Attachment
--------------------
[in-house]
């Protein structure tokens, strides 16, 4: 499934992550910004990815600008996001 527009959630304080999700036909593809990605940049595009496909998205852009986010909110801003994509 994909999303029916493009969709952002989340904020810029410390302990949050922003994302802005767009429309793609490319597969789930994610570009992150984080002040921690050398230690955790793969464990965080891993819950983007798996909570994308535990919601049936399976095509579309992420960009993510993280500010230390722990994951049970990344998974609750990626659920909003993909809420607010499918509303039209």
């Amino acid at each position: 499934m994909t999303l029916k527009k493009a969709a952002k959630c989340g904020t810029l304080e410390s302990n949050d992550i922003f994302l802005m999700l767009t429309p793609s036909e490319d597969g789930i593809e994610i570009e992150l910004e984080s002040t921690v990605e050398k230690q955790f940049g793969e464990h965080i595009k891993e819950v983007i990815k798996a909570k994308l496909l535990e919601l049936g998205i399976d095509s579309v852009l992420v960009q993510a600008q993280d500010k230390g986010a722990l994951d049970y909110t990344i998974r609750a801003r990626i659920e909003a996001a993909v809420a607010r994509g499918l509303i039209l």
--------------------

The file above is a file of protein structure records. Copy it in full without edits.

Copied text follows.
[in-house]
């Protein structure tokens, strides 16, 4: 499934992550910004990815600008996001 527009959630304080999700036909593809990605940049595009496909998205852009986010909110801003994509 994909999303029916493009969709952002989340904020810029410390302990949050922003994302802005767009429309793609490319597969789930994610570009992150984080002040921690050398230690955790793969464990965080891993819950983007798996909570994308535990919601049936399976095509579309992420960009993510993280500010230390722990994951049970990344998974609750990626659920909003993909809420607010499918509303039209």
């Amino acid at each position: 499934m994909t999303l029916k527009k493009a969709a952002k959630c989340g904020t810029l304080e410390s302990n949050d992550i922003f994302l802005m999700l767009t429309p793609s036909e490319d597969g789930i593809e994610i570009e992150l910004e984080s002040t921690v990605e050398k230690q955790f940049g793969e464990h965080i595009k891993e819950v983007i990815k798996a909570k994308l496909l535990e919601l049936g998205i399976d095509s579309v852009l992420v960009q993510a600008q993280d500010k230390g986010a722990l994951d049970y909110t990344i998974r609750a801003r990626i659920e909003a996001a993909v809420a607010r994509g499918l509303i039209l």